Here’s a quick how-to post, a little work-around for an issue with writing to Excel from SSIS.
I’ve been asked a few times how to use SSIS to delete data from an Excel spreadsheet, then write data into that blank spreadsheet, while maintaining the column headers in the first row. There is no particularly straightforward way of doing so in SSIS, as attempting a delete statement on the Excel sheet will either remove the data in all rows (including the header) or throw an error as the DELETE statement is not supported. There is a method that I use, which I will step through here.
The basic idea is to do the following on each execution of the package:
1. Delete the XLS file that is being written to
2. Re-create the XLS using a CREATE TABLE statement
3. Load the data into the empty XLS
In order to do this, start by creating the Data Flow for step 3 and ensure that this works as expected (Figure 1 is a simple example). This will create the XLS that will be written to. Now we have the structure, we can use this to re-create the XLS using a SQL statement. To do so, drop an Excel Source onto the flow (pointing to the destination file) and then an Excel Destination, and link the output from source to destination. Open the Excel Destination and click the New button next to ‘Name of the Excel sheet’ – this will pop up a window with the CREATE TABLE statement that will be used in step 2. Copy this and delete both the Excel Source and Destinations as they have served their purpose for this exercise.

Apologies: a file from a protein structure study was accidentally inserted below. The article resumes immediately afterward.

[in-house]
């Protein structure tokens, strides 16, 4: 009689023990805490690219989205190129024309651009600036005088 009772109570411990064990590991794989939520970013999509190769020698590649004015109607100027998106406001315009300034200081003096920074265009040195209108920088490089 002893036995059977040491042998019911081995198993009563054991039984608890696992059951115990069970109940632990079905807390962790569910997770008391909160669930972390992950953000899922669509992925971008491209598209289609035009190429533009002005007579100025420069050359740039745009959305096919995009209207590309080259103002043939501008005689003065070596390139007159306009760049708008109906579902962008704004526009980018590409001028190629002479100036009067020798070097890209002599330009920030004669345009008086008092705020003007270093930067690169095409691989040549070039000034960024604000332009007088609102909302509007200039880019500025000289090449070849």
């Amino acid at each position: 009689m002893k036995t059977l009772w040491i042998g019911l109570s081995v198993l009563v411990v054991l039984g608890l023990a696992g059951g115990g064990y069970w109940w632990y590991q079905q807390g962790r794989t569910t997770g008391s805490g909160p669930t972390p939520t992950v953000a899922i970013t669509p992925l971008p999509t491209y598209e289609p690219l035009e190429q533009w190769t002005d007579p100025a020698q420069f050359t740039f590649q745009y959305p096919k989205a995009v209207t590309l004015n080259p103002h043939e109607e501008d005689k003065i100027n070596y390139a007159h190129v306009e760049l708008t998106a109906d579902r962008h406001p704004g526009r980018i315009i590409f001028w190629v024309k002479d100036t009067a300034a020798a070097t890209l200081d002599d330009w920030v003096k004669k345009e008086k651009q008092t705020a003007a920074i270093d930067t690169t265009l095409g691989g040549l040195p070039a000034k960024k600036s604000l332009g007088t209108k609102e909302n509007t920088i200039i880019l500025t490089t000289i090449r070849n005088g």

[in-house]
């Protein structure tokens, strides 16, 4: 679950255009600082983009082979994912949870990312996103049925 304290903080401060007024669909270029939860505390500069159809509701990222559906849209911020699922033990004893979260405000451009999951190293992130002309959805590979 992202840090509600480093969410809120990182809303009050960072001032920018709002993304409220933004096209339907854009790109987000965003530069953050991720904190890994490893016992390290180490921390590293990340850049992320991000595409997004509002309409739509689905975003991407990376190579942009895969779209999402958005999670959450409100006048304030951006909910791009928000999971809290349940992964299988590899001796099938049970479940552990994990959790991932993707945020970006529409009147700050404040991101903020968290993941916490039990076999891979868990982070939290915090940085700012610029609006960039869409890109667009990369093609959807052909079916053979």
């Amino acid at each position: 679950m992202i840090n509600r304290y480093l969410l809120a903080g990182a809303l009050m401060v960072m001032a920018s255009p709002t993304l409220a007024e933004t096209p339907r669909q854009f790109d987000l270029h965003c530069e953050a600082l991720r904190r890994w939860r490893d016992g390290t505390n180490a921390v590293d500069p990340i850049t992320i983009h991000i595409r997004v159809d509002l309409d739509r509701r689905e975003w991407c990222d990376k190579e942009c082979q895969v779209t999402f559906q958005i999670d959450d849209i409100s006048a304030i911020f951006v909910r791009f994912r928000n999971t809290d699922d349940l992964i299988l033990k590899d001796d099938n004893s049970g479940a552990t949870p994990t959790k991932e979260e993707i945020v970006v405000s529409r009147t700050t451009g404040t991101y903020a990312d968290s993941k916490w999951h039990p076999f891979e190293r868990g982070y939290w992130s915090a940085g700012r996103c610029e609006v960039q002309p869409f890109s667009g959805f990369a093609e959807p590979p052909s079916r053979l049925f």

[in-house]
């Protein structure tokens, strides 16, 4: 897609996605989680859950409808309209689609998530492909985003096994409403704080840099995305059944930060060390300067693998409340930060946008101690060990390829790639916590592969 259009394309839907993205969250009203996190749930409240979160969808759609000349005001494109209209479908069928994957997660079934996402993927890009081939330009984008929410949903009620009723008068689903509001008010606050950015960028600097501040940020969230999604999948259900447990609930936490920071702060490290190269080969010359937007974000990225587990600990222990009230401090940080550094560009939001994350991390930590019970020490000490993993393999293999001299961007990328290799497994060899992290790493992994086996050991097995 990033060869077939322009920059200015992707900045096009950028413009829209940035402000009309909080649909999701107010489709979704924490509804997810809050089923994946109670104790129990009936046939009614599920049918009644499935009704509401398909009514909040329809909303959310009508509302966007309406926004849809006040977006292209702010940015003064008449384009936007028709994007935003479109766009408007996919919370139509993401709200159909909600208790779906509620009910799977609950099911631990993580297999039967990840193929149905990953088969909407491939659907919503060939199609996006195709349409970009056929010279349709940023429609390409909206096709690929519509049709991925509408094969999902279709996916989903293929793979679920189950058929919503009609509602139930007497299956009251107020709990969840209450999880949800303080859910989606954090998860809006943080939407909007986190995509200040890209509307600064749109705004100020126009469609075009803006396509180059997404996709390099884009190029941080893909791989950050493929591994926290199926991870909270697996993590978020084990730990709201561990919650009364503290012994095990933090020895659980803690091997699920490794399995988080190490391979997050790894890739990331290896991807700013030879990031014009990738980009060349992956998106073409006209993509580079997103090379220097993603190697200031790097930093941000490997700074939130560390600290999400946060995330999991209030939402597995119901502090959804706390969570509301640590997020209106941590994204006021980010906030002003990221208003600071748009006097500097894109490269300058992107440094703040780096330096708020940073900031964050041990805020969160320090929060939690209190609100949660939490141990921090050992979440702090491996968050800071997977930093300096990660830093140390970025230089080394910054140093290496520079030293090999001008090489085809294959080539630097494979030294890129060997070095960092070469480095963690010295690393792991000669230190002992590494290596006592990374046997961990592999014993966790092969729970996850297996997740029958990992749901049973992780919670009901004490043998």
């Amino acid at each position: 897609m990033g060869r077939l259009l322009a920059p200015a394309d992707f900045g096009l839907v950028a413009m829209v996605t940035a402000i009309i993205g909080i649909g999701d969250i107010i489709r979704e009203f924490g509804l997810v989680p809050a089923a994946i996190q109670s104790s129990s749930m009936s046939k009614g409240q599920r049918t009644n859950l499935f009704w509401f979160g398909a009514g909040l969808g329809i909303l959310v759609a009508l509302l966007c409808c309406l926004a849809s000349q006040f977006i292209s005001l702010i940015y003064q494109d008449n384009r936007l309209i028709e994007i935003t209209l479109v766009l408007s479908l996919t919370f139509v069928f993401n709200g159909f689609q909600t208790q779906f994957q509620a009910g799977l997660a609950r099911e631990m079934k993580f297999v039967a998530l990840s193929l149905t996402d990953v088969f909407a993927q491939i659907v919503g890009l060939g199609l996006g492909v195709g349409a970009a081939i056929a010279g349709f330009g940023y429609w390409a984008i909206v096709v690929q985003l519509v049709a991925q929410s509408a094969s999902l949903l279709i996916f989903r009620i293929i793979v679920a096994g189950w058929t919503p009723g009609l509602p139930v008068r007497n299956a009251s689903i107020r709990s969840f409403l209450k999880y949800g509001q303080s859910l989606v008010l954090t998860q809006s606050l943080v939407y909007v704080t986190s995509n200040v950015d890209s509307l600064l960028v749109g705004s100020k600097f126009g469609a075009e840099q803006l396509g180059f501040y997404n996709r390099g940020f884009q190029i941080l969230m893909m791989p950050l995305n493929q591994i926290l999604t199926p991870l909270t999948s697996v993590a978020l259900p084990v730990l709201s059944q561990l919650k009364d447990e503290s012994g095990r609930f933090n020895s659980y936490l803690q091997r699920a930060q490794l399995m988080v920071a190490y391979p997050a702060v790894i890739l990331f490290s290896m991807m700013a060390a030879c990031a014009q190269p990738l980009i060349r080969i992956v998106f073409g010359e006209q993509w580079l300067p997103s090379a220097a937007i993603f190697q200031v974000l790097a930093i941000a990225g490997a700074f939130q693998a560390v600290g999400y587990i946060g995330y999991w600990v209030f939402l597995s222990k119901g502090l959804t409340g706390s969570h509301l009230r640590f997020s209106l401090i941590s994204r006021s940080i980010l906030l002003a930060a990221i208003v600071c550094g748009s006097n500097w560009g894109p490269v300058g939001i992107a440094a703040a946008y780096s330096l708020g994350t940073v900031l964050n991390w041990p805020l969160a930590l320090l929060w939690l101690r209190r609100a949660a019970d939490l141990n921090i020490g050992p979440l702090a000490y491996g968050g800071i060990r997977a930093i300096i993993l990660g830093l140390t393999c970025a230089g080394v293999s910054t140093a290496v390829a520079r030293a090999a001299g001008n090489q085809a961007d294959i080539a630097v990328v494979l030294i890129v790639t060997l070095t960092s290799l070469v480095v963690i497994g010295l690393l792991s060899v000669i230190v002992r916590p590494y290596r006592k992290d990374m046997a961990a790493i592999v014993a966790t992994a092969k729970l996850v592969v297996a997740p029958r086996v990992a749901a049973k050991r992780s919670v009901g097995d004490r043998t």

On the Control Flow, add an Execute SQL Task, with the ConnectionType set to Excel, and the Connection set to the destination Excel connection manager. Paste in the the CREATE TABLE script from the previous step into the SQL Statement property value. This will create the XLS at run time.
Next, add a File System Task, with an Operation of Delete File and the Source Connection set to a new File Connection Manager, also pointing to the destination XLS.
Finally, set up the Control Flow to execute the delete, then execute the CREATE TABLE, then perform the Data Flow, as shown in Figure 2.
One issue I found with this method: the Execute SQL Task connected to an Excel Connection Manager did not work correctly if the Excel version was Microsoft Excel 2007 (.xlsx extension). Changing this to Excel 97-2003 (.xls) resolved this issue.